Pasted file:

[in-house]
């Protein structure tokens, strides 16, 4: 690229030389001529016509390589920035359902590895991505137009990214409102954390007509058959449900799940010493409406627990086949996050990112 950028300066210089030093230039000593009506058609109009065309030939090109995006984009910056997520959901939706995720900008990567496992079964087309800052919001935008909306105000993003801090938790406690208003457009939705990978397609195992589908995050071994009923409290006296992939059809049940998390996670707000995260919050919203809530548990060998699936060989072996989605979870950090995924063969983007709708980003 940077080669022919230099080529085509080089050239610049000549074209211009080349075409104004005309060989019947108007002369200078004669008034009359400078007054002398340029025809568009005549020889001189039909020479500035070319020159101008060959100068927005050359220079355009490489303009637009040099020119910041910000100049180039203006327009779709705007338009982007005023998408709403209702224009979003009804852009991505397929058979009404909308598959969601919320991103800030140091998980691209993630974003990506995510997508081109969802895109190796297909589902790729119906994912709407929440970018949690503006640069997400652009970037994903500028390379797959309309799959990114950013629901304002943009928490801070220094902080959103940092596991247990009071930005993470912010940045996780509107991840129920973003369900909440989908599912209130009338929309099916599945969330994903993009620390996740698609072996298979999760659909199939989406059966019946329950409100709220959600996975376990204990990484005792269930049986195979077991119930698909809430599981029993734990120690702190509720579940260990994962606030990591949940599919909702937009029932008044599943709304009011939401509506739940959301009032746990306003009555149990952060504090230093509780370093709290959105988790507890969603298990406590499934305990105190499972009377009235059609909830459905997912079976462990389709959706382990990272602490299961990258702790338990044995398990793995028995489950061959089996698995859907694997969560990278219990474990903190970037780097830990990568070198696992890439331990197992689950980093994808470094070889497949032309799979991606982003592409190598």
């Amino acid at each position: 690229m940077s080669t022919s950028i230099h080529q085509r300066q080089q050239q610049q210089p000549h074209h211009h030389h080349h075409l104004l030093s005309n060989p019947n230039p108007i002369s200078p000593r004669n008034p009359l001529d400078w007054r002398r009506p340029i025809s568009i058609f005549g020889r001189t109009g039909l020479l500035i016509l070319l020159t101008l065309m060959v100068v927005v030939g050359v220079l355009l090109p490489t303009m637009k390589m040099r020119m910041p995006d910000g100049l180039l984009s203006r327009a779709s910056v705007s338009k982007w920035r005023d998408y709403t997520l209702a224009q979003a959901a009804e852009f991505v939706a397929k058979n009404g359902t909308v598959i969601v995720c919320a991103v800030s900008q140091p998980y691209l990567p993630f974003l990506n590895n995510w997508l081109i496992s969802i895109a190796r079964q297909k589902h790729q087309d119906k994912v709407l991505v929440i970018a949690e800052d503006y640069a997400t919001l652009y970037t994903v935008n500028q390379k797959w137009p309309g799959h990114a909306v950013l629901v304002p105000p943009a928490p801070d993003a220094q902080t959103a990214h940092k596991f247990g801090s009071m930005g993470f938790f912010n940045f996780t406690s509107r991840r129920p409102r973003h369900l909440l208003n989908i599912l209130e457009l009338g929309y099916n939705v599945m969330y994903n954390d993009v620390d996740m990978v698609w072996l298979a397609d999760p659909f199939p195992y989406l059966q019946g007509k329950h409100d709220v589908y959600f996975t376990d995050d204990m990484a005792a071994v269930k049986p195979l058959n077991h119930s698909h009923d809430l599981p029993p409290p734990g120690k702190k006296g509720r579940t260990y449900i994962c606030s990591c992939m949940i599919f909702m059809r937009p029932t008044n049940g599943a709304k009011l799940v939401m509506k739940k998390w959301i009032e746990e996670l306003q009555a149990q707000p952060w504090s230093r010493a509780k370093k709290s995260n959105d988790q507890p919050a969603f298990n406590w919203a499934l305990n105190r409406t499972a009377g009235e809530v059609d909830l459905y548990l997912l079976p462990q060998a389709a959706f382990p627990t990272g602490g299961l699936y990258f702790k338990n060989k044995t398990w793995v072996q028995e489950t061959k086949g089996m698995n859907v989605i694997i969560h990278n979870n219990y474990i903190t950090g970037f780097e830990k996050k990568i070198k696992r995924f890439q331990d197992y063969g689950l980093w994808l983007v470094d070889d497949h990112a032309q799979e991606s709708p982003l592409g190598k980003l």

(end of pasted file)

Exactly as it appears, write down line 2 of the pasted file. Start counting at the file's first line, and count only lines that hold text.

């Protein structure tokens, strides 16, 4: 690229030389001529016509390589920035359902590895991505137009990214409102954390007509058959449900799940010493409406627990086949996050990112 950028300066210089030093230039000593009506058609109009065309030939090109995006984009910056997520959901939706995720900008990567496992079964087309800052919001935008909306105000993003801090938790406690208003457009939705990978397609195992589908995050071994009923409290006296992939059809049940998390996670707000995260919050919203809530548990060998699936060989072996989605979870950090995924063969983007709708980003 940077080669022919230099080529085509080089050239610049000549074209211009080349075409104004005309060989019947108007002369200078004669008034009359400078007054002398340029025809568009005549020889001189039909020479500035070319020159101008060959100068927005050359220079355009490489303009637009040099020119910041910000100049180039203006327009779709705007338009982007005023998408709403209702224009979003009804852009991505397929058979009404909308598959969601919320991103800030140091998980691209993630974003990506995510997508081109969802895109190796297909589902790729119906994912709407929440970018949690503006640069997400652009970037994903500028390379797959309309799959990114950013629901304002943009928490801070220094902080959103940092596991247990009071930005993470912010940045996780509107991840129920973003369900909440989908599912209130009338929309099916599945969330994903993009620390996740698609072996298979999760659909199939989406059966019946329950409100709220959600996975376990204990990484005792269930049986195979077991119930698909809430599981029993734990120690702190509720579940260990994962606030990591949940599919909702937009029932008044599943709304009011939401509506739940959301009032746990306003009555149990952060504090230093509780370093709290959105988790507890969603298990406590499934305990105190499972009377009235059609909830459905997912079976462990389709959706382990990272602490299961990258702790338990044995398990793995028995489950061959089996698995859907694997969560990278219990474990903190970037780097830990990568070198696992890439331990197992689950980093994808470094070889497949032309799979991606982003592409190598």